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A one-man cultural and creative hub who transcends video, fashion, music, writing and broadcasting, Don Letts has been at the forefront of radical music scenes since the mid 70s, when he most notably collapsed two high-energy scenes into each other by playing the rawest reggae sounds to hyped-up white punks in London. His voice has always had a rich and unique sound. When you hear Letts speak in a documentary or on the radio, you know it’s him.

Letts has been involved in the cultural heritage of this isle far more than you might realise. This could be because he was often on the other side of the lens, whether in music video or documentary production. More recently, as a radio broadcaster he is sheltered from the public gaze because not everyone ventures to match a face to a voice when they hear it broadcasted. His drive and passion appear unwavering as he ventures towards his sixth decade, exploring and driving forward black and alternative cultures.

Letts was born in London to Jamaican parents and that heritage has never left him, as his dreads, laid-back nature and bass-heavy selection testify. We spoke to Don to find out more about his past and what he’s been up to recently.

You’re a DJ, author, commentator, musician and director, among other things. Which out of those creative pursuits is the most rewarding and why?

You missed out radio broadcaster! To be honest, I’ve always seen each thing as part of a creative whole. For me, as with most people, sound and vision are inextricably linked. I just like to make the most out of that combination. I’m happy doing either, as long as it’s got a kicking soundtrack.

Your influence on the punk scene, and notably The Clash, is well documented. What was the reaction of punks when you first turned up to play dub reggae tracks? It seems quite a punk thing to do. Did it feel it at the time?

When I started DJing at The Roxy back in 1977, it was so early in the scene that there were no UK punk records to play. So this allowed me to play what I liked, which was bass-heavy dub reggae, and luckily for me the punks liked it too. The punks loved the bass lines, with their anti-establishment vibe – and they didn’t mind the weed either.

What was your motivation for getting into DJing, especially playing to what may have been a hostile environment? Was it to hear music you loved on a loud system, to share the music with other people, or something else?

It happened by accident. I had no plans to become a DJ. The Roxy gig happened because the owner saw the reaction I was getting to the music I was playing in Acme Attractions, the shop I was running on the Kings Road, Chelsea.

When music was often very tribal by nature, what did people think as you successfully bridged connections between such movements?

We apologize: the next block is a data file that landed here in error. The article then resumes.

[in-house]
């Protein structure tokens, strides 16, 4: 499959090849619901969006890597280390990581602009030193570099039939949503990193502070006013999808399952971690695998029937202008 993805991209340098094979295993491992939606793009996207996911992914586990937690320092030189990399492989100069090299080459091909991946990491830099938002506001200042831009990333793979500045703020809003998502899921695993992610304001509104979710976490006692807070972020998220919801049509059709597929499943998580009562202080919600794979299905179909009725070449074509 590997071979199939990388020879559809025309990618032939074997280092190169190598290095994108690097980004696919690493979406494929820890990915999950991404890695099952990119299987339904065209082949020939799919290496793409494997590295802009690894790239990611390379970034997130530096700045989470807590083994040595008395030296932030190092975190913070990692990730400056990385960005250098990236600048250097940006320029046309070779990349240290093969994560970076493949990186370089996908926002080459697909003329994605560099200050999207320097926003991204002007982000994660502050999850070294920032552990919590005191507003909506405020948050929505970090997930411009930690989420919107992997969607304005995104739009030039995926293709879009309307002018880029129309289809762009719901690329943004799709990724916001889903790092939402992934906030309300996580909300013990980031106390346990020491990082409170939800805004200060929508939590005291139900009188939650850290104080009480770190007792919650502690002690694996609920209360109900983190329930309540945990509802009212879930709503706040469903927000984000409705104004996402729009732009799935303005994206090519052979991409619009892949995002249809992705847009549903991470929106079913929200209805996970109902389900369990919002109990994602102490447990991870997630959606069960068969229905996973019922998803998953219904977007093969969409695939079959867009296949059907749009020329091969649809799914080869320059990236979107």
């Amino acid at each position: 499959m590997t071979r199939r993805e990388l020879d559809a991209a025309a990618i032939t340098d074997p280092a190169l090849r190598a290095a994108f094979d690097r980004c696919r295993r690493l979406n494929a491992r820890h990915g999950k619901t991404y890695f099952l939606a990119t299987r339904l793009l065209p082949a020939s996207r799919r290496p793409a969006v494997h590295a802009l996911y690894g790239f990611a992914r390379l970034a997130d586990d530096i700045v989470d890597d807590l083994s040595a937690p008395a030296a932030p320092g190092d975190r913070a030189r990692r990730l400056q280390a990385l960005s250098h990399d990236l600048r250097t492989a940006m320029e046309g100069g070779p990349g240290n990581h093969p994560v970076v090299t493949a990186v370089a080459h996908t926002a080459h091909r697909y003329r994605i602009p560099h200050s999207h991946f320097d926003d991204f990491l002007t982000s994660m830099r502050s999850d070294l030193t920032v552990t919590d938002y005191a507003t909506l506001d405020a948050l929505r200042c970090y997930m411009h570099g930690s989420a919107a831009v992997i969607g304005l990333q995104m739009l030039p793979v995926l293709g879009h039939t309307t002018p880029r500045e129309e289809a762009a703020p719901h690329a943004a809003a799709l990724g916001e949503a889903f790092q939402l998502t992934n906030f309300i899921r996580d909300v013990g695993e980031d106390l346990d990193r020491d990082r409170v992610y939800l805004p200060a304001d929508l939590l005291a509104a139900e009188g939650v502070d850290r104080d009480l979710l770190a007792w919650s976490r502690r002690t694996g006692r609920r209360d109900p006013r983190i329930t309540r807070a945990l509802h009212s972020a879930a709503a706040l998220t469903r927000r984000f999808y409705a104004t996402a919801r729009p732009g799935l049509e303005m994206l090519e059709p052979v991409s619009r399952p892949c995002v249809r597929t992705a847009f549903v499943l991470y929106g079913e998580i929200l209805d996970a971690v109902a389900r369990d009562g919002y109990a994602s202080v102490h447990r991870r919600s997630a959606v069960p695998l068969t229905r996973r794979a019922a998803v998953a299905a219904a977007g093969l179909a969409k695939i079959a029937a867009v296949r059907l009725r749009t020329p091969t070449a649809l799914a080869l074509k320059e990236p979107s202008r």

I never considered what people thought back then and I still don’t.

You flourished in creative collaborations, all of which without the aid of the internet or mobile phones. In a world of social media and the internet, do you think any of these grassroots movements and collaborations could have developed like they did?

A lot of the grassroots movements and subcultures of the past happened because of how little we had, not how much we had. I think the internet is cool, but it has removed some of the pain and struggle which I think are an important part of the creative process.

The digital age has got rid of the mistakes, but mistakes are how many of the most exciting developments in music were created.

Do you think we’ve lost much of that rebellion and counterculture, even though we seem to be living in similar times of unrest and injustice?

We are just distracted by the aforementioned social media and internet, but I think that when reality bites due to the economic pressure, the people will wake up.

Do we need more artists to be doing more to relate these issues, like certain grime MCs, bands like Sleaford Mods, and Kate Tempest?

Yes, but just as importantly we need more people listening to these kinds of artists.

Your show on 6Music is a very natural melting pot of the sounds you’ve championed as a DJ, artist and film producer. How hard is it for you to select what to play, given the huge vault of tracks you can dip back into?

If dipping back was all my show was about it’d be easy. However, I don’t believe you can just rely on the tried and tested. That’d be plain lazy. As a BBC Radio 6Music broadcaster, I also feel duty-bound to embrace the new and that is the hardest part of putting Culture Clash Radio together. This is especially because, in my ten years on the station, I’ve never played a tune I don’t like.

With so many options and opportunities for discovering new and old music now, where and who do you look to find things that will excite you?

I figure if I’m supposed to hear it, it’ll reach me somehow, but as I’m old school, a weekly visit to my local record shop, Rough Trade, is essential.

To do everything you have over the last 40 years requires an incredible appetite and passion for discovering new things, and you’re clearly still very passionate. What excites you in 2017?

Appetite and passion are only part of the story. I live in London guv’, so paying the bills is a great motivator. Apart from that, it is the fruits and possibilities of this city’s multicultural mix that still get me outta bed in the morning.

What is the track that never leaves your record box?

Dawn Penn’s ‘No No No’.

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